They will stare at each other during the up and down motions of the necks and will sometimes raise both heads together at the same time to look at each other with sideways glances as they turn their heads from side to side.
Again, this can continue for a few minutes, until there comes a time when the necks actually start to intertwine with each other’s. One swan will drape their neck over their partner’s.
It’s at this stage where the actual copulation is about to take place.
Copulation of Swans
This is the part where the essential act happens – the sperm will be injected into the female. As the swans have arrived at the stage where the necks are becoming intertwined, the next thing that will happen is that the male will mount the female.
To do this, he paddles himself so he’s right alongside side her, but facing in the opposite direction. He will then turn himself so he’s ninety degrees to her side and then clamber himself onto her back. At this point, she will be sitting much lower in the water due his weight on her back. He then holds onto her with his feet, towards the rear and will grab onto her neck with his bill, at the front. Both swans will partially spread their wings to increase stability. All the time whilst this is happening, she’ll be slowly paddling forwards.
He manoeuvres the tail end of his body downwards to insert his phallus (the bird equivalent of a penis) into her cloaca, the same time, she raises her tail to facilitate this. The sperms are released into the cloaca, enter the vagina and swim into the oviduct, where they can fertilise an ovum in the space below the ovary, called the infundibulum.
Right now, her rear end is completely under the water as his phallus is placed inside the cloaca. The female can get so low in the water that she sometimes almost disappears – males frequently push her head under the water for a few seconds; it can look as though he’s trying to drown her!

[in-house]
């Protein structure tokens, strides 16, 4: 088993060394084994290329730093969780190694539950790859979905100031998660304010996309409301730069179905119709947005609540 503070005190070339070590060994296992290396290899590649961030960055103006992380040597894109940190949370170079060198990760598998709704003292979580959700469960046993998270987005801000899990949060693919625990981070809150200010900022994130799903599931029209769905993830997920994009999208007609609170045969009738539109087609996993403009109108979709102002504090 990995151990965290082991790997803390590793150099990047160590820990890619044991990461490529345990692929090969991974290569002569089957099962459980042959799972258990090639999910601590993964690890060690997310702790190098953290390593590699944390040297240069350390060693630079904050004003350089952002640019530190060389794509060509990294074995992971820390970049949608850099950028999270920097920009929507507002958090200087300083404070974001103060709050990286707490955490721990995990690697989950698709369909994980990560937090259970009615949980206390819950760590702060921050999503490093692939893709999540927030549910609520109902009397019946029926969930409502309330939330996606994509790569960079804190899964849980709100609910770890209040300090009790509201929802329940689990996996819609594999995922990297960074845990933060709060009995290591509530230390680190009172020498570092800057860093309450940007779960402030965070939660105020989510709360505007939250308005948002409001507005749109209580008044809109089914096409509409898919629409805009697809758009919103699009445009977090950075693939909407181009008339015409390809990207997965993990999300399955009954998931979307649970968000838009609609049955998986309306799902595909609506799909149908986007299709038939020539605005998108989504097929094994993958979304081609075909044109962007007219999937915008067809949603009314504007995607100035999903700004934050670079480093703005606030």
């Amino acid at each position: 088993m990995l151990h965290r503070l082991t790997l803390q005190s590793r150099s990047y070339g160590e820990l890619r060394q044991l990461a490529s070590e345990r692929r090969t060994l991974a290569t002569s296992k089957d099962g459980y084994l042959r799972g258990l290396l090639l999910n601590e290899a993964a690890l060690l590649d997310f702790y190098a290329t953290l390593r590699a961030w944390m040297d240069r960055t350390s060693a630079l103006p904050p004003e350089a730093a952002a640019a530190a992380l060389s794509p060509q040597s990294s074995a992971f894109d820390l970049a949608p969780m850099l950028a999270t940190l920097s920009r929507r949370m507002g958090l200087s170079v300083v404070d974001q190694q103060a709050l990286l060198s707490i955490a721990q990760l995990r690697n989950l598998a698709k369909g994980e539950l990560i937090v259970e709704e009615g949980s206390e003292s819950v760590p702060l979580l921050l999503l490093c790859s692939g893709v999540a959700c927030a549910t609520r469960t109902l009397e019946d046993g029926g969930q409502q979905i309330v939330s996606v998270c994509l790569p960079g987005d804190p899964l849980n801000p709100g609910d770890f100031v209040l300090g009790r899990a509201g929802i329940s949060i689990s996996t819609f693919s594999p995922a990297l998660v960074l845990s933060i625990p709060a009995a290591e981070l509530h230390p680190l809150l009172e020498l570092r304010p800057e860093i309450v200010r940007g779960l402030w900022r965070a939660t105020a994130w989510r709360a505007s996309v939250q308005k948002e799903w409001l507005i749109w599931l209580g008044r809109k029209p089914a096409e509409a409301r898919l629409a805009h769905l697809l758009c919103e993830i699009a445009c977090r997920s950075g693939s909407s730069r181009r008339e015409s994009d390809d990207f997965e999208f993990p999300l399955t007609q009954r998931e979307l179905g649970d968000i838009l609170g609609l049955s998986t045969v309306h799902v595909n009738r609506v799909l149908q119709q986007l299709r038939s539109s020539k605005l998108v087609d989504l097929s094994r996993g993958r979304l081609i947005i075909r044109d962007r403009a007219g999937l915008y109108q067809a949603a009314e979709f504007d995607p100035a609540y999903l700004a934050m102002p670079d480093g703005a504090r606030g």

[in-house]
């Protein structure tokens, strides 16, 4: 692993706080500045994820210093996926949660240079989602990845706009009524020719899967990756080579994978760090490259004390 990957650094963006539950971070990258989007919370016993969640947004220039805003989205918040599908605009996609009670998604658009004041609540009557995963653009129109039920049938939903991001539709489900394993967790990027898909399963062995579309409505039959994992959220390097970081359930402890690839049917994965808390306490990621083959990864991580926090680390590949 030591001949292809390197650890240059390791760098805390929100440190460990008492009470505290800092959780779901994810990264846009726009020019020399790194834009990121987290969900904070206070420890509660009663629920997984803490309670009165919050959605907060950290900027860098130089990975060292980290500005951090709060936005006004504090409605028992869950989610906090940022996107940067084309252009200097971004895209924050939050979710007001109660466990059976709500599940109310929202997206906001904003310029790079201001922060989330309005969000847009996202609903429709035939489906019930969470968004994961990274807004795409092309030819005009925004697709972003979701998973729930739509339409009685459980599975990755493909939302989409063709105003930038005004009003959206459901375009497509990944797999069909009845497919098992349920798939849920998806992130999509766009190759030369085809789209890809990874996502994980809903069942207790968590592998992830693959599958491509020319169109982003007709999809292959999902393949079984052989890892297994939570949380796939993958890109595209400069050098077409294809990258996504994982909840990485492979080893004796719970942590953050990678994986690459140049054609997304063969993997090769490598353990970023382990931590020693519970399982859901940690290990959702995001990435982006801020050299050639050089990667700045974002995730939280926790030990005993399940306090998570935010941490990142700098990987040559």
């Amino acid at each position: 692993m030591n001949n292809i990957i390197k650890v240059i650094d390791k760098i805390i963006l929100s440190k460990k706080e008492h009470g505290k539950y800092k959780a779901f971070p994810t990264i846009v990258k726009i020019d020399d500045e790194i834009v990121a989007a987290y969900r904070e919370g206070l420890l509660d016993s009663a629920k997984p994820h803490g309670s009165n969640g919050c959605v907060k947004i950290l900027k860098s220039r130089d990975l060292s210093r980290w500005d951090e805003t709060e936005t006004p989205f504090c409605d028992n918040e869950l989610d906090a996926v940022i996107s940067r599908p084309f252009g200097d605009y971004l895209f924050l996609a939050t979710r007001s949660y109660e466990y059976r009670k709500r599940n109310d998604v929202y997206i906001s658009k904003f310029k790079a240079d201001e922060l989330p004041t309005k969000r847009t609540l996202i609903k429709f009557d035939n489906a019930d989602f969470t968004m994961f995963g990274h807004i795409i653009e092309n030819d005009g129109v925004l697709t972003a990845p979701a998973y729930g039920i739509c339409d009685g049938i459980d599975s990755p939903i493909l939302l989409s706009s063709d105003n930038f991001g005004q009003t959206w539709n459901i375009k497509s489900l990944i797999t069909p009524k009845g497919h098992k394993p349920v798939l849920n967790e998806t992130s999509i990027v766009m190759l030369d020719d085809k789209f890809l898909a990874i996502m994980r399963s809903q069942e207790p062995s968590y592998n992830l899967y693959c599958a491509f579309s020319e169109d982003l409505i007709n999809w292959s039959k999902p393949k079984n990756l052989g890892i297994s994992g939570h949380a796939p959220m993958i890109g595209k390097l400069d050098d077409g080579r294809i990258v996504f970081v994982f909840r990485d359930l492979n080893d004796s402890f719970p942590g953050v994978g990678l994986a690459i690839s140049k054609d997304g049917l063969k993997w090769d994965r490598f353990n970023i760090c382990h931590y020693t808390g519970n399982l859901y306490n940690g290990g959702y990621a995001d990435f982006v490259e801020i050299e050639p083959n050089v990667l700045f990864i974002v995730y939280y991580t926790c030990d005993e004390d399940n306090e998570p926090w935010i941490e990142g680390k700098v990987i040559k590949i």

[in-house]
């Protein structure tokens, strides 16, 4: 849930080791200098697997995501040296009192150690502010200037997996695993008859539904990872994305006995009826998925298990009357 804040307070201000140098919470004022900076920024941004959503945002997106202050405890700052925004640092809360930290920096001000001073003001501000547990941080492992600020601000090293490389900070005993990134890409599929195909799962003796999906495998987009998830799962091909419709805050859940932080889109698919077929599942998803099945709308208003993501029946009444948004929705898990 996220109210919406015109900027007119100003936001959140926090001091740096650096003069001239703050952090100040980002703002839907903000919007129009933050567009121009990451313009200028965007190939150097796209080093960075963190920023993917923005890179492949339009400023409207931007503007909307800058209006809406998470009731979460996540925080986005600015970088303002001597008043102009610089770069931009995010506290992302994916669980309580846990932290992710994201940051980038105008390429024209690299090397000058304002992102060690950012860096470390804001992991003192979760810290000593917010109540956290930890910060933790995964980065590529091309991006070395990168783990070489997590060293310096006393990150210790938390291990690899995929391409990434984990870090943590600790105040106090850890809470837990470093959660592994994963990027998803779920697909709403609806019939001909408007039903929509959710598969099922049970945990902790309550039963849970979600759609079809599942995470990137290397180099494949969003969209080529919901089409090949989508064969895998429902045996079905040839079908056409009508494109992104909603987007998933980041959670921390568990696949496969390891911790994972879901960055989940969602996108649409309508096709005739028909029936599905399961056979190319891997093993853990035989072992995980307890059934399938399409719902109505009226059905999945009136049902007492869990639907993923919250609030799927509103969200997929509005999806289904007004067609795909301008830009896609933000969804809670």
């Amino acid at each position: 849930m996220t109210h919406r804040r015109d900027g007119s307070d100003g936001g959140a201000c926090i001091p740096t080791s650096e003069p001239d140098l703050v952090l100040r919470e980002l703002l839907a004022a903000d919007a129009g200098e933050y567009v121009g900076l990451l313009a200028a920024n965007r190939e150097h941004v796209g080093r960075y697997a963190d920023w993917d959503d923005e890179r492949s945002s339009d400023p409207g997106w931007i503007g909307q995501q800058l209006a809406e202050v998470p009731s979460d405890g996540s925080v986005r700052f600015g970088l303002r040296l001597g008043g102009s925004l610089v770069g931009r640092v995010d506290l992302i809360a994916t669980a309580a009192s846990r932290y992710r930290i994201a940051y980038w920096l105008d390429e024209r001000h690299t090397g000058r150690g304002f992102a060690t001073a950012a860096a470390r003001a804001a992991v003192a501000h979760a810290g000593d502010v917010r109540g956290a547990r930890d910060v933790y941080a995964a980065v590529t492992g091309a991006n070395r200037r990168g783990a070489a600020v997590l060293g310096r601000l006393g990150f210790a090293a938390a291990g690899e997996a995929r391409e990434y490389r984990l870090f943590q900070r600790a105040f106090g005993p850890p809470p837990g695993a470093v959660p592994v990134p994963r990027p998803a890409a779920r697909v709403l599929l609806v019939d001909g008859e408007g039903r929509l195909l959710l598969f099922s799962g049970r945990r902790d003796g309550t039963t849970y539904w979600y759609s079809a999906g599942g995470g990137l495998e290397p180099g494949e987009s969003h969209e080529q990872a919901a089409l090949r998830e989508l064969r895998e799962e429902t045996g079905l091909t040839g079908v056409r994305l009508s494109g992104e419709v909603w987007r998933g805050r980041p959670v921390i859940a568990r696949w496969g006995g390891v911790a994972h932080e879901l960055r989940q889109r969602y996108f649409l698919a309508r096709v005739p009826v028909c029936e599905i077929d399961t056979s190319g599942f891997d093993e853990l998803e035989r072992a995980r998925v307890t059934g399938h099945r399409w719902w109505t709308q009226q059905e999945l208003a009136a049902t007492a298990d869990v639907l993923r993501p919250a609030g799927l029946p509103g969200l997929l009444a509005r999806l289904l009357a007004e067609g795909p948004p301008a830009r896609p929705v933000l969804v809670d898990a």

This part often lasts for up to ten seconds, during which you can hear a low pitched snort coming from the pair.
The Final Act
Once the copulation is complete, he will quickly dismount her and the two birds will face each other and rise, by paddling vigorously, so they’re almost completely out of the water and will then perform some more head turning. During this time you can also hear a few more, low pitched rumbling snorts coming from the pair – a groan, if you like.
In my opinion, this is the most beautiful part of the whole mating ritual; two birds in perfect harmony celebrating their union.
Once this final display has finished, which lasts just a matter of seconds, the swans will then wash and preen themselves for quite a few minutes, during which time they will perform several dramatic shakedowns of their feathers, along with lots of tail wagging.
After this, the birds will go about their daily business of feeding, defending their territory, etc... but still staying in close proximity to each other.
Swans Engage in Extra Mating
Swans go through this whole ritual many times during the breeding season, far more often, in fact, than is required to fertilise the eggs. It has been suggested that the ‘extra’ mating rituals they go through helps service and support the bond between the pair. After all, at the very least, Mute Swans form long lasting relationships and, therefore, maintaining the bond between the two is important.